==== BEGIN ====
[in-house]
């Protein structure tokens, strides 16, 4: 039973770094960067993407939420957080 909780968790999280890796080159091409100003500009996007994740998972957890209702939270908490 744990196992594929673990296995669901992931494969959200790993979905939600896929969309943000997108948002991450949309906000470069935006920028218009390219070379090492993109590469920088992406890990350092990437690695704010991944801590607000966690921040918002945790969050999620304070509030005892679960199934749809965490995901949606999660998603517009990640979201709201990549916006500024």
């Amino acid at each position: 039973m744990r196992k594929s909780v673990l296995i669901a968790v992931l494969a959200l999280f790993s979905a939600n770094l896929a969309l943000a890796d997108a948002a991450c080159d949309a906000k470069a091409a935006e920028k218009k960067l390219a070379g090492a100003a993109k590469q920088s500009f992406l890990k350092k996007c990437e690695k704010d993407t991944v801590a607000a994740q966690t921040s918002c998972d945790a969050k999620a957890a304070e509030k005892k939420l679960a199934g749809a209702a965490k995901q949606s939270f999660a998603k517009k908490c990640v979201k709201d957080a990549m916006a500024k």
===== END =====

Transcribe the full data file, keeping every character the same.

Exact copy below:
[in-house]
């Protein structure tokens, strides 16, 4: 039973770094960067993407939420957080 909780968790999280890796080159091409100003500009996007994740998972957890209702939270908490 744990196992594929673990296995669901992931494969959200790993979905939600896929969309943000997108948002991450949309906000470069935006920028218009390219070379090492993109590469920088992406890990350092990437690695704010991944801590607000966690921040918002945790969050999620304070509030005892679960199934749809965490995901949606999660998603517009990640979201709201990549916006500024």
């Amino acid at each position: 039973m744990r196992k594929s909780v673990l296995i669901a968790v992931l494969a959200l999280f790993s979905a939600n770094l896929a969309l943000a890796d997108a948002a991450c080159d949309a906000k470069a091409a935006e920028k218009k960067l390219a070379g090492a100003a993109k590469q920088s500009f992406l890990k350092k996007c990437e690695k704010d993407t991944v801590a607000a994740q966690t921040s918002c998972d945790a969050k999620a957890a304070e509030k005892k939420l679960a199934g749809a209702a965490k995901q949606s939270f999660a998603k517009k908490c990640v979201k709201d957080a990549m916006a500024k």